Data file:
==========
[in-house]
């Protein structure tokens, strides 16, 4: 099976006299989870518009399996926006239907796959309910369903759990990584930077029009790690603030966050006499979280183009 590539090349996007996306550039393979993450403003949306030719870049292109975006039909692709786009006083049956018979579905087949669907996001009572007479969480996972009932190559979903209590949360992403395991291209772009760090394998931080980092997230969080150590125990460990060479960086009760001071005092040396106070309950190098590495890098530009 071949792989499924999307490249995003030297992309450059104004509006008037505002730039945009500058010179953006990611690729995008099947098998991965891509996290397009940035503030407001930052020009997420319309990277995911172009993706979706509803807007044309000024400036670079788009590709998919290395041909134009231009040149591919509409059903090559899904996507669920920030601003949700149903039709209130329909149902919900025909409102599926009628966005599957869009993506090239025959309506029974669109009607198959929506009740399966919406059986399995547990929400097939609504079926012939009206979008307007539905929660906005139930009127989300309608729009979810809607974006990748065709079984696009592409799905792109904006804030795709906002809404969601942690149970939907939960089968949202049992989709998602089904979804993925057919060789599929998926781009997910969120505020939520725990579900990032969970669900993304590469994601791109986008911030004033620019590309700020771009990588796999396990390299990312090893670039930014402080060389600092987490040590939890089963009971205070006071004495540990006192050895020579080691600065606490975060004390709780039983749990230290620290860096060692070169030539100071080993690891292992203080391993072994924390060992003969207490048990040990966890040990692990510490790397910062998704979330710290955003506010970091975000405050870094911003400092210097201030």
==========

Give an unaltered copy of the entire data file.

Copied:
[in-house]
């Protein structure tokens, strides 16, 4: 099976006299989870518009399996926006239907796959309910369903759990990584930077029009790690603030966050006499979280183009 590539090349996007996306550039393979993450403003949306030719870049292109975006039909692709786009006083049956018979579905087949669907996001009572007479969480996972009932190559979903209590949360992403395991291209772009760090394998931080980092997230969080150590125990460990060479960086009760001071005092040396106070309950190098590495890098530009 071949792989499924999307490249995003030297992309450059104004509006008037505002730039945009500058010179953006990611690729995008099947098998991965891509996290397009940035503030407001930052020009997420319309990277995911172009993706979706509803807007044309000024400036670079788009590709998919290395041909134009231009040149591919509409059903090559899904996507669920920030601003949700149903039709209130329909149902919900025909409102599926009628966005599957869009993506090239025959309506029974669109009607198959929506009740399966919406059986399995547990929400097939609504079926012939009206979008307007539905929660906005139930009127989300309608729009979810809607974006990748065709079984696009592409799905792109904006804030795709906002809404969601942690149970939907939960089968949202049992989709998602089904979804993925057919060789599929998926781009997910969120505020939520725990579900990032969970669900993304590469994601791109986008911030004033620019590309700020771009990588796999396990390299990312090893670039930014402080060389600092987490040590939890089963009971205070006071004495540990006192050895020579080691600065606490975060004390709780039983749990230290620290860096060692070169030539100071080993690891292992203080391993072994924390060992003969207490048990040990966890040990692990510490790397910062998704979330710290955003506010970091975000405050870094911003400092210097201030």